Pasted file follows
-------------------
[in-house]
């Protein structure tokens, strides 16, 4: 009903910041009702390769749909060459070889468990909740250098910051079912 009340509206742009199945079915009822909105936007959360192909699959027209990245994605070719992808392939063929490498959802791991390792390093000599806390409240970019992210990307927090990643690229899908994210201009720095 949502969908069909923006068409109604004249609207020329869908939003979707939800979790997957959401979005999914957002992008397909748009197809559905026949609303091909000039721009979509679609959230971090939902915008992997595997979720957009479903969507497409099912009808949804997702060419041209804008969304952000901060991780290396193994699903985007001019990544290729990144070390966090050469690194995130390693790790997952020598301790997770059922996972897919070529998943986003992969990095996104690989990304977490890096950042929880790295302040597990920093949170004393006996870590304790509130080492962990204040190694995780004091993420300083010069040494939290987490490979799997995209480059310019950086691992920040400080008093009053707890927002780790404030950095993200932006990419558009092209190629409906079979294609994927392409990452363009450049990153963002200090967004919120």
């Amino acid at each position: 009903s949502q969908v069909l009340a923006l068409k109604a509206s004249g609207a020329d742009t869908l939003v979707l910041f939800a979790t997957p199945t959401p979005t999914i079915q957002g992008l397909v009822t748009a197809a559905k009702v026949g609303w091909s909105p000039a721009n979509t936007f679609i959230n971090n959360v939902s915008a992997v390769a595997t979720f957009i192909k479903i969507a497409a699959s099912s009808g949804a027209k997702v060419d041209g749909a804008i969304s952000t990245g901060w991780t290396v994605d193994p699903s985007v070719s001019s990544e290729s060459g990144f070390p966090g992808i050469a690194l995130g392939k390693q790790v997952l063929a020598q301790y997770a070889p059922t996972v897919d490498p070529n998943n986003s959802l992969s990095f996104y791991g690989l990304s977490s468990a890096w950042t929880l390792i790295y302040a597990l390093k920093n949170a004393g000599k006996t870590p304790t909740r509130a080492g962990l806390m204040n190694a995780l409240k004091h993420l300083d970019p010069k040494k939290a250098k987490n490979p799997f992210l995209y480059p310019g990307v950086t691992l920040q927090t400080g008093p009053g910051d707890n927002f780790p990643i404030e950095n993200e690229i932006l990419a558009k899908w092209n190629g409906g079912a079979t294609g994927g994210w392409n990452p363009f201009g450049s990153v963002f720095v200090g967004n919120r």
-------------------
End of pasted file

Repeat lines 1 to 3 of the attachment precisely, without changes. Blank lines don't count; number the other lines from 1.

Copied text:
[in-house]
């Protein structure tokens, strides 16, 4: 009903910041009702390769749909060459070889468990909740250098910051079912 009340509206742009199945079915009822909105936007959360192909699959027209990245994605070719992808392939063929490498959802791991390792390093000599806390409240970019992210990307927090990643690229899908994210201009720095 949502969908069909923006068409109604004249609207020329869908939003979707939800979790997957959401979005999914957002992008397909748009197809559905026949609303091909000039721009979509679609959230971090939902915008992997595997979720957009479903969507497409099912009808949804997702060419041209804008969304952000901060991780290396193994699903985007001019990544290729990144070390966090050469690194995130390693790790997952020598301790997770059922996972897919070529998943986003992969990095996104690989990304977490890096950042929880790295302040597990920093949170004393006996870590304790509130080492962990204040190694995780004091993420300083010069040494939290987490490979799997995209480059310019950086691992920040400080008093009053707890927002780790404030950095993200932006990419558009092209190629409906079979294609994927392409990452363009450049990153963002200090967004919120």
């Amino acid at each position: 009903s949502q969908v069909l009340a923006l068409k109604a509206s004249g609207a020329d742009t869908l939003v979707l910041f939800a979790t997957p199945t959401p979005t999914i079915q957002g992008l397909v009822t748009a197809a559905k009702v026949g609303w091909s909105p000039a721009n979509t936007f679609i959230n971090n959360v939902s915008a992997v390769a595997t979720f957009i192909k479903i969507a497409a699959s099912s009808g949804a027209k997702v060419d041209g749909a804008i969304s952000t990245g901060w991780t290396v994605d193994p699903s985007v070719s001019s990544e290729s060459g990144f070390p966090g992808i050469a690194l995130g392939k390693q790790v997952l063929a020598q301790y997770a070889p059922t996972v897919d490498p070529n998943n986003s959802l992969s990095f996104y791991g690989l990304s977490s468990a890096w950042t929880l390792i790295y302040a597990l390093k920093n949170a004393g000599k006996t870590p304790t909740r509130a080492g962990l806390m204040n190694a995780l409240k004091h993420l300083d970019p010069k040494k939290a250098k987490n490979p799997f992210l995209y480059p310019g990307v950086t691992l920040q927090t400080g008093p009053g910051d707890n927002f780790p990643i404030e950095n993200e690229i932006l990419a558009k899908w092209n190629g409906g079912a079979t294609g994927g994210w392409n990452p363009f201009g450049s990153v963002f720095v200090g967004n919120r």